James Lawton: He never let pressure show – that makes it hard to accept
In all his time as a deeply respected player Gary Speed seldom, if ever, gave a hint of vulnerability
Even after allowing that some famous, hugely rewarded footballers might lead lives of desperation in varying degrees of quiet, it would still have been a huge reach to imagine Gary Speed could have been one of them.
There were many reasons to be horrified by yesterday's news that the 42-year-old manager of the Wales national team had apparently taken his own life but perhaps this was the most shocking.
In all his time as a notably undemonstrative, but deeply respected member of his celebrated trade, Gary Speed seldom, if ever, gave a hint of vulnerability.
He was the rare animal in the football jungle. He cut his own path, lived by his own values. In a hard and volatile business, he conducted himself with a superb and easy professionalism. If there were pressures and disillusionment and the classic fear that one serious injury might ruin his way of life, he wore such worries lightly.
Out on the field, where he played more than 20 years with distinction for Leeds United, Everton, Newcastle and Bolton, a brief Indian summer with Sheffield United, and as a young manager of brilliant potential, his public face was invariably composed and agreeable. If football was indeed hard and often precipitous, it didn't offer anything he couldn't handle. That, anyway, was the overpowering conviction of each old team-mate and opponent and friend stepping forward to speak of the man who never seemed to lose his balance, who appeared to have made a pact with himself that he would always take the best of football, something he had been devoted to since boyhood, and live with the rest.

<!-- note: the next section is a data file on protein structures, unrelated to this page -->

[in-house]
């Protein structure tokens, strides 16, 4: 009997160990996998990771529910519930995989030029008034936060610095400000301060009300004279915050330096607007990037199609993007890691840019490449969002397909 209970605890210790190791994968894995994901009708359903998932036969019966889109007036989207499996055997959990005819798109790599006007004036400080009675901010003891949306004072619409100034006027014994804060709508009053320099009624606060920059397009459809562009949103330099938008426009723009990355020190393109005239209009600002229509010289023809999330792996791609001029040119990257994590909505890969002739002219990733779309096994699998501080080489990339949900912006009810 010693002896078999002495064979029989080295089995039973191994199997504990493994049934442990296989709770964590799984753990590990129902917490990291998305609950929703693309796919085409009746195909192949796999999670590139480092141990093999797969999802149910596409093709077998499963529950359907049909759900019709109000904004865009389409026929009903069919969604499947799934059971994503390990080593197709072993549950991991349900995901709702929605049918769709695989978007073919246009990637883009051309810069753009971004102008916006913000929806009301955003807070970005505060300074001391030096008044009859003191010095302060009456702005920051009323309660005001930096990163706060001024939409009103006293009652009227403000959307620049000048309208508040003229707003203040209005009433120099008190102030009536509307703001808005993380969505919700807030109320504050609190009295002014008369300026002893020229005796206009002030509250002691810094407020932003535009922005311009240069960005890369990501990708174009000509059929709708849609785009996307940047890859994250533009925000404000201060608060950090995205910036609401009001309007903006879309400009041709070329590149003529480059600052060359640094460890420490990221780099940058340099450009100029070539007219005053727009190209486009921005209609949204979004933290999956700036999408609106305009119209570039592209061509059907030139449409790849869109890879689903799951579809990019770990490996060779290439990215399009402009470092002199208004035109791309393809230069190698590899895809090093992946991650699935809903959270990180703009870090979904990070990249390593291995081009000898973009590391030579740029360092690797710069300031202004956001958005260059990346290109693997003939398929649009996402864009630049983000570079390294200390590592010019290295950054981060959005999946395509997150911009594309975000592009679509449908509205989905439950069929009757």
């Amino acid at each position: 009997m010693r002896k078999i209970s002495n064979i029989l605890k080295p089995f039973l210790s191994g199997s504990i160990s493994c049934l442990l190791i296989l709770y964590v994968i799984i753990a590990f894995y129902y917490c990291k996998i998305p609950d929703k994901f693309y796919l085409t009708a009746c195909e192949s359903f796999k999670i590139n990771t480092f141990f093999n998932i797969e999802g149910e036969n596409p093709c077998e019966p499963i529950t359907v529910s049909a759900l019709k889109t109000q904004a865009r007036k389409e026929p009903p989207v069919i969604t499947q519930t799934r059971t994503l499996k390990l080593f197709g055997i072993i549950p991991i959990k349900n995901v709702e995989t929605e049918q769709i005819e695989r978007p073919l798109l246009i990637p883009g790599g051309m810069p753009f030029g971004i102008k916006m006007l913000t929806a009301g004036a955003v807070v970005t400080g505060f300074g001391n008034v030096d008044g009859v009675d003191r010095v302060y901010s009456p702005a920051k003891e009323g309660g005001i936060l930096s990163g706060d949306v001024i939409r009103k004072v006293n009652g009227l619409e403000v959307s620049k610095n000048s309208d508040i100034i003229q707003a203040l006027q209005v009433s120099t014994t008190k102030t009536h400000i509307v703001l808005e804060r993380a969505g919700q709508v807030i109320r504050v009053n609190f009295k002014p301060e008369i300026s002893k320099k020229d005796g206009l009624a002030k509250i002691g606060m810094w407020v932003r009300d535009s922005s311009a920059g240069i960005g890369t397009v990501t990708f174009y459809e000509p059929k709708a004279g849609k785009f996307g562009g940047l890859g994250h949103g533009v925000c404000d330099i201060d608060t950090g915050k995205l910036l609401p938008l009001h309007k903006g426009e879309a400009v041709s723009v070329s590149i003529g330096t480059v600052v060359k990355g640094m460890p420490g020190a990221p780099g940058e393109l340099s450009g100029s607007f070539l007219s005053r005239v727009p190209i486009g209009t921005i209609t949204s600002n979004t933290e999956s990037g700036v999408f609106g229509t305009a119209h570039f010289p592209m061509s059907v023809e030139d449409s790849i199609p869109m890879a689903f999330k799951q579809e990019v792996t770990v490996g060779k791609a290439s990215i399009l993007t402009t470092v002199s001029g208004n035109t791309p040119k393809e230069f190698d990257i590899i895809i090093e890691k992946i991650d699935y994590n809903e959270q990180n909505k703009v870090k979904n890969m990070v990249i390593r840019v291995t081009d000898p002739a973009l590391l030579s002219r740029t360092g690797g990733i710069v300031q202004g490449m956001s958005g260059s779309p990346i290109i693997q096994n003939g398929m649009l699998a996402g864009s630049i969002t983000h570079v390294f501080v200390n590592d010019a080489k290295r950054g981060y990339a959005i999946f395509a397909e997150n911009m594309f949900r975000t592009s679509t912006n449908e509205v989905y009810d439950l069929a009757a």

He had done it so conspicuously, unerringly well right to the moment Cheshire police made their stunning announcement.
One friend said, "That this should happen is just unthinkable because of everyone you knew, in any walk of life, in any situation, you would have to say he would have been the last one you might have thought could have done something like this. When you saw him on the television he was the same guy you saw watching his boys play schoolboy football and talking with other parents. There was nothing starry about Gary. In that way big-time football didn't seem to have touched him."
Many good judges within the game believed he might have been on the point of making a significant impact as a manager. In his first year in charge of Wales, for whom he played 85 times in midfield with a balance of hard-edged physicality and skill, the perennial also-rans of international football were showing signs of moving back towards a level they last enjoyed more than 50 years ago, when great players like John Charles and Ivor Allchurch inspired a notable impact on the 1958 World Cup.
Thumbscrews would not have induced Gary Speed to make such claims, but he did admit to excitement over his young captain, Aaron Ramsey of Arsenal and Tottenham superstar Gareth Bale. The challenges of the football field could not, of course, have been more remote yesterday as relatives and friends comforted Gary Speed's wife Louise and his two sons, Tommy and Ed.
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